4. 4. Decision: On the basis of facts and circumstances of the case, it was held that the definition of “control” is an inclusive definition, meaning that the instances enumerated in it are not exhaustive and there can be other ways to exercise control over a company. According to the aforesaid, any person who controls the management of a company either individually or collectively with other persons or controls or influences the policy decisions by virtue of his position, can be said to be in ‘control’ over the affairs of the company. In the present case, the directors were a part of the Board of Directors which controlled the affairs of the Company and were also the largest shareholder of the company. Therefore, the company was required to make disclosures under regulation 6(4) of SAST for the year 1997 and 8(3) of SAST for the financial years ended 1998-2003. On account of failure to make such disclosures, the Adjudicating officer imposed a penalty of Rs. 3,00,000/- for violation of these regulations. In the same matter, the director namely Emmanuel Anthraper was found guilty of violation of regulation 6(3) of SEBI Takeover Code for the year 1997 and regulation 8(2) of SEBI Takeover Code for the financial years 1998 to 2002 and 2004-05. On the basis of same facts and considerations, Adjudicating officer imposed the penalty of Rs.1, 00,000. Another director namely Bharat Nagindas Lakhani was found guilty of violation of regulation 8(2) of SEBI Takeover Code for the financial years 2002-03 and 2004-05. On the basis of same facts and considerations, Adjudicating officer imposed the penalty of Rs.40, 000. Further, another director namely Alok Jain was found guilty of violation of regulation 6(3) for the year 1997 and regulation 8(2) for the financial years 1998 to 2002 and 2004-05. On the basis of same facts and considerations, Adjudicating officer imposed the penalty of Rs.1, 00,000. Similarly, another director namely Nimish Kantilal Unadkhat was found guilty of violation of regulation 6(3) for the year 1997 and regulation 8(2) for the financial years 1998 to 2002 and 2004-05. On the basis of same facts and considerations, Adjudicating officer imposed the penalty of Rs.1, 00,000. 4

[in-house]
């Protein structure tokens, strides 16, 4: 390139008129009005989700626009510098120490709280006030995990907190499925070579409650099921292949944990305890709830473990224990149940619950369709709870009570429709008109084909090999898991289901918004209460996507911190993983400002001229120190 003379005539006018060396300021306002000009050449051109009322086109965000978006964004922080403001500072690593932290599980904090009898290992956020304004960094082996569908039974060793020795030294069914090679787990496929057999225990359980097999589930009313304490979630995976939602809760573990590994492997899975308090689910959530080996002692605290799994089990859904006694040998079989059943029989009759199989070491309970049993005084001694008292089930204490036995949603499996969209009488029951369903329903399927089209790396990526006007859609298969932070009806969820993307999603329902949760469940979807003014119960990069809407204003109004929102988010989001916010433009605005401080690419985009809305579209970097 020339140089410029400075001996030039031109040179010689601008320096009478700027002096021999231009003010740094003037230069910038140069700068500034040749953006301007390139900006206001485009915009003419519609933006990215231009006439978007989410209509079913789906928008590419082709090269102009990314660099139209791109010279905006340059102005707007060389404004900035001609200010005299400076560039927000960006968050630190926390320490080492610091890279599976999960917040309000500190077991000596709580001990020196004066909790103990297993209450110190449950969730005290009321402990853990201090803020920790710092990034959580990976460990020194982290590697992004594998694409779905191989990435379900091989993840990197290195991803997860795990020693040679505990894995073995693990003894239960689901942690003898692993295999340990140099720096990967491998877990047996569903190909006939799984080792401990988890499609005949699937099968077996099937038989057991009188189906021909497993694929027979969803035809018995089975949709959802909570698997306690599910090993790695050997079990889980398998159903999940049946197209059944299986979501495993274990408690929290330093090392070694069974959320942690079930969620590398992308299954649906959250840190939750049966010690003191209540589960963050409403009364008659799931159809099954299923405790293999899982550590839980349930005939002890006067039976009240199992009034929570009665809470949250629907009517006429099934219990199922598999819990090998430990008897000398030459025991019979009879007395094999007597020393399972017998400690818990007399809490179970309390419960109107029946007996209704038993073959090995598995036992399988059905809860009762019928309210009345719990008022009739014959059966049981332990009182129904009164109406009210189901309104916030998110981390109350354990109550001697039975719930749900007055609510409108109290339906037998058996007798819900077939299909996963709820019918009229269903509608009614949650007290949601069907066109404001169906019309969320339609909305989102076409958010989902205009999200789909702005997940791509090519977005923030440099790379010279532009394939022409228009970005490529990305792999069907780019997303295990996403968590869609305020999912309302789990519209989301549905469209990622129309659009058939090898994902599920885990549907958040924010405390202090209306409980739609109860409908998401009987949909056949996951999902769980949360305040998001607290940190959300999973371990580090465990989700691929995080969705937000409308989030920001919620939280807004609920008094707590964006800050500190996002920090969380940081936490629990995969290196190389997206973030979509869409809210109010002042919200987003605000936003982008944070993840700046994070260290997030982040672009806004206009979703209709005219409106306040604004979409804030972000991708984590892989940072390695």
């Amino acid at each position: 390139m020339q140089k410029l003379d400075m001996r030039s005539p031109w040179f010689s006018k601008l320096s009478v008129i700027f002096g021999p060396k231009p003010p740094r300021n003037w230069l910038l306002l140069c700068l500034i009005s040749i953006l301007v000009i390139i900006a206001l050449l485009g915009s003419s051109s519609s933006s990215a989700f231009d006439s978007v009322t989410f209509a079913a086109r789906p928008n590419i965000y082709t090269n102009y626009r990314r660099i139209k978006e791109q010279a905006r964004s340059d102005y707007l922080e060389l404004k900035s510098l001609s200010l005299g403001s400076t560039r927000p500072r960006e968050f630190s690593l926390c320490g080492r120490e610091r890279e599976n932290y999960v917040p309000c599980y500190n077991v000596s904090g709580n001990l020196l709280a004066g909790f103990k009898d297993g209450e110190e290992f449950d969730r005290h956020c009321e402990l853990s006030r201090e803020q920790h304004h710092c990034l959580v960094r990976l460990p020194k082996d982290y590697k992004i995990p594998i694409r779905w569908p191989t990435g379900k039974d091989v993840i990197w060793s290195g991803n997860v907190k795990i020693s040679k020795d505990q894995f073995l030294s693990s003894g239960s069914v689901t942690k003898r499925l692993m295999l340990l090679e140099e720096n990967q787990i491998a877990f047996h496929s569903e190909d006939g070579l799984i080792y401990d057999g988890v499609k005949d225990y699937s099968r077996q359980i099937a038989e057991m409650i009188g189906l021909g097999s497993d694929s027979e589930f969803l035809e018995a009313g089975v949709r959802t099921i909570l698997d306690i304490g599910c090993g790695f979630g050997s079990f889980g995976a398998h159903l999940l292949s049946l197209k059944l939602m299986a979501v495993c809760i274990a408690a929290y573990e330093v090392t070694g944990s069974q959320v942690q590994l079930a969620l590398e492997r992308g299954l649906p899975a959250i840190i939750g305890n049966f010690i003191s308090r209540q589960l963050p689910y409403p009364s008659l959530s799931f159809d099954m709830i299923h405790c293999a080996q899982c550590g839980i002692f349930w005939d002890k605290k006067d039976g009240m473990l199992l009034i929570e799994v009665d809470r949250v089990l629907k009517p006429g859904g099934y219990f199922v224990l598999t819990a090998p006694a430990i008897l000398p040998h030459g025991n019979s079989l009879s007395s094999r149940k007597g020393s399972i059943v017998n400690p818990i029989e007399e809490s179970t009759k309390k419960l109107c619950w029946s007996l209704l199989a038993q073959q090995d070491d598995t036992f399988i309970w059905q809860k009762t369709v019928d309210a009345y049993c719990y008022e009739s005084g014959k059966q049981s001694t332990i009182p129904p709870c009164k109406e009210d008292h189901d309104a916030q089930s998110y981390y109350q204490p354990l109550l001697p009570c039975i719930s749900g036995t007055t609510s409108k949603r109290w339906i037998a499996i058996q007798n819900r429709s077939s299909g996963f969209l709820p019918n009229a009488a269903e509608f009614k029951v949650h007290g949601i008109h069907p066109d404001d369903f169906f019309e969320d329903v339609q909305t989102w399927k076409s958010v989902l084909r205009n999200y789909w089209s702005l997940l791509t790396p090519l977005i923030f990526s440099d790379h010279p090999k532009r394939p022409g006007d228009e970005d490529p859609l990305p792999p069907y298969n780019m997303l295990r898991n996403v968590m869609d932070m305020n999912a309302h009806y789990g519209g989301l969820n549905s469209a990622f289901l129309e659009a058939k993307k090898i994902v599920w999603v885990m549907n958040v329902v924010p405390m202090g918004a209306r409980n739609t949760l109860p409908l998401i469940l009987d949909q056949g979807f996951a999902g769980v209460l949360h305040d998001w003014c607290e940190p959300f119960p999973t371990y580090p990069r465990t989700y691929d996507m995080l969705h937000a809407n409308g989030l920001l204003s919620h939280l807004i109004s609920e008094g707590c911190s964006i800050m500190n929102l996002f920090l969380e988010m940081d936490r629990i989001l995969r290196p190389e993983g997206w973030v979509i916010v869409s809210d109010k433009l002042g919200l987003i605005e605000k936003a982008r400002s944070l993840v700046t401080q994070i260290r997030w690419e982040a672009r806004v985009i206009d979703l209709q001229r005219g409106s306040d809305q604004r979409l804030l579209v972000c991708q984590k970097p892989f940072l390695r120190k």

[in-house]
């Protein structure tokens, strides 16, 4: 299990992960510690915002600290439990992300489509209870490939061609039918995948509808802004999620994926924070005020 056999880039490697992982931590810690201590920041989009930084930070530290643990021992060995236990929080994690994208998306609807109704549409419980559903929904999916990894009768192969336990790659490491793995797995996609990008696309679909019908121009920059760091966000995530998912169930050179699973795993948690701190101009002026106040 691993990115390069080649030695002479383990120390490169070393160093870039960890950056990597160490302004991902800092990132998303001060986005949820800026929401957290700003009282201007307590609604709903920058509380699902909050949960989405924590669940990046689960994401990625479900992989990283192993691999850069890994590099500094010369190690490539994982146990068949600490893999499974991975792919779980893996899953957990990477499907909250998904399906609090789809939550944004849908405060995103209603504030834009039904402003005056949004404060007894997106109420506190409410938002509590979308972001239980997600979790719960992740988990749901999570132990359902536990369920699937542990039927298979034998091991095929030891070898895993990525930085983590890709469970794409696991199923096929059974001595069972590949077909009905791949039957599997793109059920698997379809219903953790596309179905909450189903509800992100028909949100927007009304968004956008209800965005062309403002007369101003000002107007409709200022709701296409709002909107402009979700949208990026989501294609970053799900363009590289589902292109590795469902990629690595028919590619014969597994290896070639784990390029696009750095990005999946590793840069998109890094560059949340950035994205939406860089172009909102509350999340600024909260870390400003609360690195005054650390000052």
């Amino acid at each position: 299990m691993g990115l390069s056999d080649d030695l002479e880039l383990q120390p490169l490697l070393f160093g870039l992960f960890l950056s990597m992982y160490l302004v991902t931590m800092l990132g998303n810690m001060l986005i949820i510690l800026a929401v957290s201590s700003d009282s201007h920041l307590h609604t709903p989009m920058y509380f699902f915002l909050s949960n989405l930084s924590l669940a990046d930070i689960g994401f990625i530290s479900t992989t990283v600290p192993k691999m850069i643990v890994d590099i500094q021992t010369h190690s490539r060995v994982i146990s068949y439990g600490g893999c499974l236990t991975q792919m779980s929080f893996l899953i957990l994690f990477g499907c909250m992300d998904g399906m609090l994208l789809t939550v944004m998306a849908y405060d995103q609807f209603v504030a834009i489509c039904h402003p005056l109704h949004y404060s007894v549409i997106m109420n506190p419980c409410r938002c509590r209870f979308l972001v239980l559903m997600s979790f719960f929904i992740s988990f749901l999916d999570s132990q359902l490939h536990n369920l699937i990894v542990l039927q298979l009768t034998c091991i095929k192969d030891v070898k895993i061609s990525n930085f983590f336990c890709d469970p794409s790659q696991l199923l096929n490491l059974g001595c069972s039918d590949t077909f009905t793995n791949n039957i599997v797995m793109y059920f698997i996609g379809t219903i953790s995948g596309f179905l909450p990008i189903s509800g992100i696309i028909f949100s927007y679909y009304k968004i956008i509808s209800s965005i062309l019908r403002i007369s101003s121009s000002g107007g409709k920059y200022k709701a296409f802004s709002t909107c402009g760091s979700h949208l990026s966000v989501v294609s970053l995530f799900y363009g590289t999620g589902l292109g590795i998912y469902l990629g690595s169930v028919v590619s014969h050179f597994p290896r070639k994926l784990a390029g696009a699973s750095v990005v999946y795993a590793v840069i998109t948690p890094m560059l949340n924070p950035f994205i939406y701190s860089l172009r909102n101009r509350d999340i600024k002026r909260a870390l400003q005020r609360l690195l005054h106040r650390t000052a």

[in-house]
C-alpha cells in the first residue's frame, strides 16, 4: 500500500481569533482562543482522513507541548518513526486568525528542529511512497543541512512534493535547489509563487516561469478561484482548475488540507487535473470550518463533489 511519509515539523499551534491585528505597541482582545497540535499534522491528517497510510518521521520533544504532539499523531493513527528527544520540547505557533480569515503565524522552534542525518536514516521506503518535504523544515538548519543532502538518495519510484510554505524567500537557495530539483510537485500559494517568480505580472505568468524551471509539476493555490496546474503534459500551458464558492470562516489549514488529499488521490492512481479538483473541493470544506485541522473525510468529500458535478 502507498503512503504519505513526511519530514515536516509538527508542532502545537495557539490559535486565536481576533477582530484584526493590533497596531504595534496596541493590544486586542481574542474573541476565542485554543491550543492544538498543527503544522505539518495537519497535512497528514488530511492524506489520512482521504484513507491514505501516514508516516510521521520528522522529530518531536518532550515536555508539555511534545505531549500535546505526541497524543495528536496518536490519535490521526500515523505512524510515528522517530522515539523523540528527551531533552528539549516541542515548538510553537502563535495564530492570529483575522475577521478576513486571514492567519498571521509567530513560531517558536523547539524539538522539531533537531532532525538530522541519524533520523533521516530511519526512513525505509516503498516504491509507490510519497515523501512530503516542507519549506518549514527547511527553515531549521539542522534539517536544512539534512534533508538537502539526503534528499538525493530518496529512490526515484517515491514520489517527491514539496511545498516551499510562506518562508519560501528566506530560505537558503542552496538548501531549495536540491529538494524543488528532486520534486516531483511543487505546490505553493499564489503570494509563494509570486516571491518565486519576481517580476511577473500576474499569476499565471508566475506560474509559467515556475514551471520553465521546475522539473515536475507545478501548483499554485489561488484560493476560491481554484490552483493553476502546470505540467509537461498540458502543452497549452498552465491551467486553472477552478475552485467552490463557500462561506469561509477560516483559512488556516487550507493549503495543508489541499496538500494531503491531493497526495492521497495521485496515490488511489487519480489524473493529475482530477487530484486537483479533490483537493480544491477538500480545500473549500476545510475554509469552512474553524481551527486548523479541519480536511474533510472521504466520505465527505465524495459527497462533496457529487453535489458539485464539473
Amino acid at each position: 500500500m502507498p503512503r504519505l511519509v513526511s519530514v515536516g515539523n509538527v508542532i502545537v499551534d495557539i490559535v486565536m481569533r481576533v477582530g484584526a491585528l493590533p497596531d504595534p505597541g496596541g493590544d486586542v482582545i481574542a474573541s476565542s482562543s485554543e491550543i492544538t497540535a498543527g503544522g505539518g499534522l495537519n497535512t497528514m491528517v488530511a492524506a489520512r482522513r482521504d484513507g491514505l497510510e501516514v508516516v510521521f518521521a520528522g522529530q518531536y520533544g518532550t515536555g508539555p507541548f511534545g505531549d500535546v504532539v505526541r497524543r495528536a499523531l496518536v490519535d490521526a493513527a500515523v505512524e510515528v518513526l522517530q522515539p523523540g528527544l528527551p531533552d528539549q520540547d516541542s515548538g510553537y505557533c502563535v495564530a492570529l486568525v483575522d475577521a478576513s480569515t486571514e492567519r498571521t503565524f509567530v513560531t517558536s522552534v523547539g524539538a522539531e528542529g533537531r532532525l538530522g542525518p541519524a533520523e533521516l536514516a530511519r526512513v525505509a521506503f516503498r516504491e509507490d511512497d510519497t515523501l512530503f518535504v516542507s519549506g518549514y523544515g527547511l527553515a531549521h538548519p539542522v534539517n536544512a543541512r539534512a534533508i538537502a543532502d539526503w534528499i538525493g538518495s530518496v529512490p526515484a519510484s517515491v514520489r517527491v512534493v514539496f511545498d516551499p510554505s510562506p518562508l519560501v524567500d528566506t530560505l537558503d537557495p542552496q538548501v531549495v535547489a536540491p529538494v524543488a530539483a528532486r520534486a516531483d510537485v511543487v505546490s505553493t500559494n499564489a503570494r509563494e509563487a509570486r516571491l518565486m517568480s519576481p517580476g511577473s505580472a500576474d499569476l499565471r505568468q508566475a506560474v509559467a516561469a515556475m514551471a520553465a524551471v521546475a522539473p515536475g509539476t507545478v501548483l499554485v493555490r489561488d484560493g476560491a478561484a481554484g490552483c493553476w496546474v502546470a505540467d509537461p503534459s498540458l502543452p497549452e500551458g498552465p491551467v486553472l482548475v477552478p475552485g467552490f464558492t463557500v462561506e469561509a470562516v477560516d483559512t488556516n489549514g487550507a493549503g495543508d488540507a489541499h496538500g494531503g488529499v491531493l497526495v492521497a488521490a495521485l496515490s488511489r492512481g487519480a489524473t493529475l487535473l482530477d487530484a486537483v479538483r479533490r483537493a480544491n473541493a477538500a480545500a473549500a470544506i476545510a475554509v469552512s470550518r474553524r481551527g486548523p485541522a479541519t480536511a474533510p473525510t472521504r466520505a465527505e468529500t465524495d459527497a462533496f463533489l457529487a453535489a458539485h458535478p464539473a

5. 5. Adjudication officer order in the matter of Rajesh M. Ranka Facts: While conducting the investigation into the affairs of M/s Softtrack Technology Exports Limited (STEL) for the period commencing from The contention that acquirer was January 01, 2002 to July 31, 2002, SEBI observed not aware of the compliance that Mr. Rajesh M. Ranka ( Noticee) has acquired because his accounts were 69, 61,890 equity shares(51.9%) of STEL on operated by some third person is 02.02.2002, increasing his shareholding from not valid. 3.63% to 54.82% requiring the disclosures in terms of regulation 7(1) and 7(2) of the SEBI Takeover Code and regulation 13(1) of the SEBI Insider Trading Regulations. Further, the acquisition of above shares also requires the open offer be made to the shareholders of the STEL in terms of regulation 10 of the SEBI Takeover Code. Further, during the same period, the Noticee has also sold 6,29,655 shares(2.27%) requiring disclosure in terms of regulation 13(3) & 13(5) of the SEBI Insider Trading regulations.. However, the Noticee failed to comply with the above requirements of the SEBI Takeover Code and SEBI Insider Trading. Contention: The Noticee contended that as regards the compliance of regulation 7(1), 7(2) and 10 of the SEBI Takeover Code & 13(1) and 13(3) of the SEBI Insider Trading Regulations is concerned; he has no connection in the matter. He had opened two BO accounts one in name of Rajesh M Ranka. & other in the name of Rajesh Jain which was operated by a third person named Sunil Gaglani. He did whatever Sunil Gaglani asked him to do and did not know anything pertaining to the compliance of the said rules and regulations of SEBI. Issues: Whether the contention of the Noticee that he was not aware of compliances to be made in terms of the SEBI takeover Code and SEBI Insider Trading Regulations is valid? 5